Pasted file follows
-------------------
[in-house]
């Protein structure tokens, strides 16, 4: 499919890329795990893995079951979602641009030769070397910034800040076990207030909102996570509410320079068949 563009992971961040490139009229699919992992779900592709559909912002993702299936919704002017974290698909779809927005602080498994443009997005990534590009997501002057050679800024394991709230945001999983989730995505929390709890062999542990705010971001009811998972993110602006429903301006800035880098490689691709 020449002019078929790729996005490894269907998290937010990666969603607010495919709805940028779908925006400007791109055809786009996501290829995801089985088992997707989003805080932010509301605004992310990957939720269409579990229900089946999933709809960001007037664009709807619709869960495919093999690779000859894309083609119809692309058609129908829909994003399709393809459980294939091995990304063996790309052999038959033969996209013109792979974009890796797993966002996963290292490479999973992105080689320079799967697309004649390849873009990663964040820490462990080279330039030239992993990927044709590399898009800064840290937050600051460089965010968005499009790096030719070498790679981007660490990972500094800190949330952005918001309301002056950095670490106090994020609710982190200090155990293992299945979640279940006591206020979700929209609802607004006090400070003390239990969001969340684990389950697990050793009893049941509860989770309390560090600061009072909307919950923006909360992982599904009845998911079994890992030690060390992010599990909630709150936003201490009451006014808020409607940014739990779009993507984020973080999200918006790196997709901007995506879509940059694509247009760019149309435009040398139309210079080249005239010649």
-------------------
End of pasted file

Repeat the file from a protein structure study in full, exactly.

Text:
[in-house]
């Protein structure tokens, strides 16, 4: 499919890329795990893995079951979602641009030769070397910034800040076990207030909102996570509410320079068949 563009992971961040490139009229699919992992779900592709559909912002993702299936919704002017974290698909779809927005602080498994443009997005990534590009997501002057050679800024394991709230945001999983989730995505929390709890062999542990705010971001009811998972993110602006429903301006800035880098490689691709 020449002019078929790729996005490894269907998290937010990666969603607010495919709805940028779908925006400007791109055809786009996501290829995801089985088992997707989003805080932010509301605004992310990957939720269409579990229900089946999933709809960001007037664009709807619709869960495919093999690779000859894309083609119809692309058609129908829909994003399709393809459980294939091995990304063996790309052999038959033969996209013109792979974009890796797993966002996963290292490479999973992105080689320079799967697309004649390849873009990663964040820490462990080279330039030239992993990927044709590399898009800064840290937050600051460089965010968005499009790096030719070498790679981007660490990972500094800190949330952005918001309301002056950095670490106090994020609710982190200090155990293992299945979640279940006591206020979700929209609802607004006090400070003390239990969001969340684990389950697990050793009893049941509860989770309390560090600061009072909307919950923006909360992982599904009845998911079994890992030690060390992010599990909630709150936003201490009451006014808020409607940014739990779009993507984020973080999200918006790196997709901007995506879509940059694509247009760019149309435009040398139309210079080249005239010649």